The U.S. District Court for the Middle District of Tennessee, Northeastern Division, has ordered a Cumberland County based eye-care company, Eye Centers of Tennessee LLC, its owner Dr. Larry E. Patterson, and its office administrator Raymond K. Mays, to pay $971,622 in restitution to the company’s 401(k) profit-sharing plan after an investigation by the U.S. Department of Labor’s Employee Benefits Security Administration found violations of the Employee Retirement Income Security Act. This restitution amount is in addition to the $788,850 the defendants paid to the plan in May 2016 as restitution in a related criminal matter.
The court also ordered that Eye Centers of Tennessee LLC, Dr. Patterson, and Mr. Mays be removed as fiduciaries, and permanently enjoined from serving as fiduciaries to any future employee benefit plans.
The EBSA investigation determined that Patterson and Mays – serving as the profit-sharing plan’s trustees – used the plan to pay $344,225 to Park Street Properties, owned by Mays. They also transferred $782,250 in plan assets to Maple Leaf Development LLC, which was owned by Patterson and Mays; $17,077 to Upper Cumberland Building Consultants LLC, which was owned by Mays’ brother; and $50,000 worth of plan’s assets back to Eye Centers of Tennessee.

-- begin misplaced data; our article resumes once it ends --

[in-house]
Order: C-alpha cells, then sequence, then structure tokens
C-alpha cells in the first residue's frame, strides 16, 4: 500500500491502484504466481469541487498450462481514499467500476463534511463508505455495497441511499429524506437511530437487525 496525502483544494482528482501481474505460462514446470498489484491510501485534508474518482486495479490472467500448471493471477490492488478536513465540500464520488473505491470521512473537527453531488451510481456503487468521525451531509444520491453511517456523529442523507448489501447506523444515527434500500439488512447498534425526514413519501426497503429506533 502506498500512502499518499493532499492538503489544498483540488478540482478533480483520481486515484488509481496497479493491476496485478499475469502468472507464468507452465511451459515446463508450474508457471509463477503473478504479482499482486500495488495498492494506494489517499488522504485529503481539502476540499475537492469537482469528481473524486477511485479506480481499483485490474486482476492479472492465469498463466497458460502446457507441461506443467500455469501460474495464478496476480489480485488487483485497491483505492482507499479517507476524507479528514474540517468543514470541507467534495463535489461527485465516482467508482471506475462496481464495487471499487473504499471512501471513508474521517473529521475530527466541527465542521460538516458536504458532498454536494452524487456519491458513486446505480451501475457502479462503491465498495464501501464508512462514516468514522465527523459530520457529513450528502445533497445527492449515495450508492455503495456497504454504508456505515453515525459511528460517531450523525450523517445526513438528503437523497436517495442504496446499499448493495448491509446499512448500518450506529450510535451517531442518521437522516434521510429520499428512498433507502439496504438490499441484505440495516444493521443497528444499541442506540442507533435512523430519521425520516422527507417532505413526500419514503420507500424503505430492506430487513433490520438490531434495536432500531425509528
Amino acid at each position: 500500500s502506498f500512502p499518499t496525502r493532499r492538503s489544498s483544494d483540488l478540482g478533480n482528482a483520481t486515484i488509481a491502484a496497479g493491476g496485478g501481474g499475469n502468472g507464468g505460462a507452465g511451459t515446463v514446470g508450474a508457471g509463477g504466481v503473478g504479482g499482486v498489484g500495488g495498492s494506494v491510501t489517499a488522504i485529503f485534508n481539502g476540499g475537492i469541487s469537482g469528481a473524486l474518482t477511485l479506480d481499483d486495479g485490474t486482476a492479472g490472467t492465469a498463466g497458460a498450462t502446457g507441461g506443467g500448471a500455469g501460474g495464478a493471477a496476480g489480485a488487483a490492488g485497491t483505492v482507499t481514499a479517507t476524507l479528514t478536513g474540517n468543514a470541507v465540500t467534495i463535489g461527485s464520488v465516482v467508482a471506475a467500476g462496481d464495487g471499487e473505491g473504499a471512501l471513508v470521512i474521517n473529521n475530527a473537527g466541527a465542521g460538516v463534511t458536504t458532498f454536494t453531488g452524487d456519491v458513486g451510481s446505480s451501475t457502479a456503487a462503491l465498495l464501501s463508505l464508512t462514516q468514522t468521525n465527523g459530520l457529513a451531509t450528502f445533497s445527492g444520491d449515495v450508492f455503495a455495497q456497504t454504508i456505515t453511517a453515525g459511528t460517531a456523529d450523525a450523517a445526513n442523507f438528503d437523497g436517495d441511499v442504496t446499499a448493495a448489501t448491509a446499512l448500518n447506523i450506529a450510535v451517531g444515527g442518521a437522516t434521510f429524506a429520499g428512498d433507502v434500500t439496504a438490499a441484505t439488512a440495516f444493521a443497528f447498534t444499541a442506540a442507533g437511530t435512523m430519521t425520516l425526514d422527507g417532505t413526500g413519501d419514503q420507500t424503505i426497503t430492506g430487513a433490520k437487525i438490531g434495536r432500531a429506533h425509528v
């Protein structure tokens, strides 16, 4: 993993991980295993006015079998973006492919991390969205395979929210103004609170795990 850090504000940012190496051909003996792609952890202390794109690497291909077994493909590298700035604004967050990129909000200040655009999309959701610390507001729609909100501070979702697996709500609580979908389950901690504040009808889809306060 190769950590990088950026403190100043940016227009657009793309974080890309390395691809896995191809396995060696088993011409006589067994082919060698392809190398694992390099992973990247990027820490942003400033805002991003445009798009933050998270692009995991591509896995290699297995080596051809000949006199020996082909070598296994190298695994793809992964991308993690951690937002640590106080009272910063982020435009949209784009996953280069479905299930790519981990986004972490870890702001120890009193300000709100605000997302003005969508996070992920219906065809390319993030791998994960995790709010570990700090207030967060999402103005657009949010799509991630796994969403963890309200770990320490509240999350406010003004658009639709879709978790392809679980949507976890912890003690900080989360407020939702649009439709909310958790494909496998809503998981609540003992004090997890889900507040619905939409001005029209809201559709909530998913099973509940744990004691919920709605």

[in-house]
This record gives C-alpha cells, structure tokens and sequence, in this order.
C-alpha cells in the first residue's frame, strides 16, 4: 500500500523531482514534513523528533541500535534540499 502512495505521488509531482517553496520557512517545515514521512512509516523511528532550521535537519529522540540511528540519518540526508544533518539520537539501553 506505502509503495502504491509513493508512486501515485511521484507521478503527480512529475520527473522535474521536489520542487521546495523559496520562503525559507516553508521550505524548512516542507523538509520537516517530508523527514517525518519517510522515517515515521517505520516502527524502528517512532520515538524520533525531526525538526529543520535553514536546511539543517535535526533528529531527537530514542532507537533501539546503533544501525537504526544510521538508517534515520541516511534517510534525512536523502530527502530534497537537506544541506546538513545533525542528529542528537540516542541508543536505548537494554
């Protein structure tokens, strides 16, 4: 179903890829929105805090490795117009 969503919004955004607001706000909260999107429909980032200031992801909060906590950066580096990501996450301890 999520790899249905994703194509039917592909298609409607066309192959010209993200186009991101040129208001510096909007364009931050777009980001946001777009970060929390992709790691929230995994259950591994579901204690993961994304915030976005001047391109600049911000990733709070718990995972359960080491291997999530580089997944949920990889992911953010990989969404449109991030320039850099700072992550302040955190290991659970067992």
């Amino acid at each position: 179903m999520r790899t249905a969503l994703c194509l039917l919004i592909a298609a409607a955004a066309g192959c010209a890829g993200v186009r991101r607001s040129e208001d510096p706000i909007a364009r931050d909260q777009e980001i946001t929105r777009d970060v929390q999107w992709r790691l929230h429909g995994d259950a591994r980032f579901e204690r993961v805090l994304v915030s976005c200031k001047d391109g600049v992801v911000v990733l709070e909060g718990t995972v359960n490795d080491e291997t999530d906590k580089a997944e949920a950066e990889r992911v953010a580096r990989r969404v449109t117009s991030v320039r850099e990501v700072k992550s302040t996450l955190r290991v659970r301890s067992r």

In addition, Patterson and May used plan assets to purchase an 8,562-square-foot commercial property in 2006 for $285,000, and secured a mortgage for $325,000 for the property, which was then leased to the Pit Barbell Club – owned by Mays’ wife – for $5,000 per year. The monthly lease payments were only about one-sixth of the profit-sharing plan’s $2,618 monthly mortgage on the property.
“Employees who plan for the future and contribute to a profit-sharing plan deserve to know their money is being used in a lawful manner,” said Isabel Colon, EBSA Regional Director in Atlanta. “The U.S. Department of Labor will continue to investigate any action that threatens retirement benefits employees have earned and will use any means available to ensure employers and fiduciaries who misuse funds are held accountable.”
“The U.S. Department of Labor will litigate cases aggressively against fiduciaries who have committed gross violations of the pension laws,” said Stanley Keen, Regional Solicitor in Atlanta. “Our goal is not only to protect employees who have suffered losses from their pension plans and to prevent violations in the future, but to ensure that other employers who follow the law are operating on a level playing field.”